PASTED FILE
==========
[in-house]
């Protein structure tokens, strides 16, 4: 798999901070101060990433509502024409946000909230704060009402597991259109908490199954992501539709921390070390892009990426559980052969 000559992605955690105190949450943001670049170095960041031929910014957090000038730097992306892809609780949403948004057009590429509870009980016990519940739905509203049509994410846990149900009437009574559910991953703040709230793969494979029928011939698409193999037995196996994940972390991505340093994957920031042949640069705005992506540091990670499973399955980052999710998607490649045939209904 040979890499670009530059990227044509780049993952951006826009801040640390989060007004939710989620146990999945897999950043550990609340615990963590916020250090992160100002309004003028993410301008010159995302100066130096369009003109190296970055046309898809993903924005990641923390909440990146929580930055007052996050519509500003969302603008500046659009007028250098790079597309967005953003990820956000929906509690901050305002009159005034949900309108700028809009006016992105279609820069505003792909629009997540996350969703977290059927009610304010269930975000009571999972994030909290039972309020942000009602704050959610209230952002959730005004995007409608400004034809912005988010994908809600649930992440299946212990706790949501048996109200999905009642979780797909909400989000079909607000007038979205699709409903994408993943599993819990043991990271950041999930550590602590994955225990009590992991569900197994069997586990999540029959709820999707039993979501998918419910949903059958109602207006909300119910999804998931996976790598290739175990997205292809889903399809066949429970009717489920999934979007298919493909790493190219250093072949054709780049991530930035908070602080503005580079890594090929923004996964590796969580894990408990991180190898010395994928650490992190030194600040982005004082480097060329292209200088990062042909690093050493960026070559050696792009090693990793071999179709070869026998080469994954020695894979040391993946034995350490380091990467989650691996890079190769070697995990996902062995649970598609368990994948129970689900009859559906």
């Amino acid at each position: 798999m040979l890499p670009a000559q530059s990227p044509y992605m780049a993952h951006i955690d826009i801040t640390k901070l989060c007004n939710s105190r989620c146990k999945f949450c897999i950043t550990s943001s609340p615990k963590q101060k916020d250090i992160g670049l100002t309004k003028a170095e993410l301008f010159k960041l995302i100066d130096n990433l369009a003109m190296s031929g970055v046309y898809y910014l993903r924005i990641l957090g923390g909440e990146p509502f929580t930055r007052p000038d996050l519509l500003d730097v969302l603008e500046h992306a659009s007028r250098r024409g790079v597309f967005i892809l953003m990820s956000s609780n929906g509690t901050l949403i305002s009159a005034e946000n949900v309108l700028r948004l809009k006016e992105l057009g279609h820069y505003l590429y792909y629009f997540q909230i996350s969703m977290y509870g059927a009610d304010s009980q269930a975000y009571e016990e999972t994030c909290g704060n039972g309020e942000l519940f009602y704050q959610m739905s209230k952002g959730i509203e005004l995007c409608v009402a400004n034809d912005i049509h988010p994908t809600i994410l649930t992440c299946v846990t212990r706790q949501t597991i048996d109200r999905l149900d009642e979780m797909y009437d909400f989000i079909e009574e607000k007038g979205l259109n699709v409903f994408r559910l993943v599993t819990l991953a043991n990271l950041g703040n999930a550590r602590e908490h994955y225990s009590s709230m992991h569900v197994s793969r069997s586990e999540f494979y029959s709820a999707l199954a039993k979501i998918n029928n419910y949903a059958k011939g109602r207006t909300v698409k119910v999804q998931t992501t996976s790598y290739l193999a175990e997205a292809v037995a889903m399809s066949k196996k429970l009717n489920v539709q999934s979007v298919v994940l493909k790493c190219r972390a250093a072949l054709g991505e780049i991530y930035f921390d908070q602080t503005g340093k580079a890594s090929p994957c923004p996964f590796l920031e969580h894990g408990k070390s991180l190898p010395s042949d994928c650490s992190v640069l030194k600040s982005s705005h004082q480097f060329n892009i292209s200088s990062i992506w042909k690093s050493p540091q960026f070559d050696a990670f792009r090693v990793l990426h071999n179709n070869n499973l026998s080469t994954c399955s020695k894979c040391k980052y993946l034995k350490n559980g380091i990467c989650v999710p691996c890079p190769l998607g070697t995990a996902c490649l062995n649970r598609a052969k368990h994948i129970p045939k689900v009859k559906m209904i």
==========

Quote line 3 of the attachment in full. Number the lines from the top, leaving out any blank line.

């Amino acid at each position: 798999m040979l890499p670009a000559q530059s990227p044509y992605m780049a993952h951006i955690d826009i801040t640390k901070l989060c007004n939710s105190r989620c146990k999945f949450c897999i950043t550990s943001s609340p615990k963590q101060k916020d250090i992160g670049l100002t309004k003028a170095e993410l301008f010159k960041l995302i100066d130096n990433l369009a003109m190296s031929g970055v046309y898809y910014l993903r924005i990641l957090g923390g909440e990146p509502f929580t930055r007052p000038d996050l519509l500003d730097v969302l603008e500046h992306a659009s007028r250098r024409g790079v597309f967005i892809l953003m990820s956000s609780n929906g509690t901050l949403i305002s009159a005034e946000n949900v309108l700028r948004l809009k006016e992105l057009g279609h820069y505003l590429y792909y629009f997540q909230i996350s969703m977290y509870g059927a009610d304010s009980q269930a975000y009571e016990e999972t994030c909290g704060n039972g309020e942000l519940f009602y704050q959610m739905s209230k952002g959730i509203e005004l995007c409608v009402a400004n034809d912005i049509h988010p994908t809600i994410l649930t992440c299946v846990t212990r706790q949501t597991i048996d109200r999905l149900d009642e979780m797909y009437d909400f989000i079909e009574e607000k007038g979205l259109n699709v409903f994408r559910l993943v599993t819990l991953a043991n990271l950041g703040n999930a550590r602590e908490h994955y225990s009590s709230m992991h569900v197994s793969r069997s586990e999540f494979y029959s709820a999707l199954a039993k979501i998918n029928n419910y949903a059958k011939g109602r207006t909300v698409k119910v999804q998931t992501t996976s790598y290739l193999a175990e997205a292809v037995a889903m399809s066949k196996k429970l009717n489920v539709q999934s979007v298919v994940l493909k790493c190219r972390a250093a072949l054709g991505e780049i991530y930035f921390d908070q602080t503005g340093k580079a890594s090929p994957c923004p996964f590796l920031e969580h894990g408990k070390s991180l190898p010395s042949d994928c650490s992190v640069l030194k600040s982005s705005h004082q480097f060329n892009i292209s200088s990062i992506w042909k690093s050493p540091q960026f070559d050696a990670f792009r090693v990793l990426h071999n179709n070869n499973l026998s080469t994954c399955s020695k894979c040391k980052y993946l034995k350490n559980g380091i990467c989650v999710p691996c890079p190769l998607g070697t995990a996902c490649l062995n649970r598609a052969k368990h994948i129970p045939k689900v009859k559906m209904i």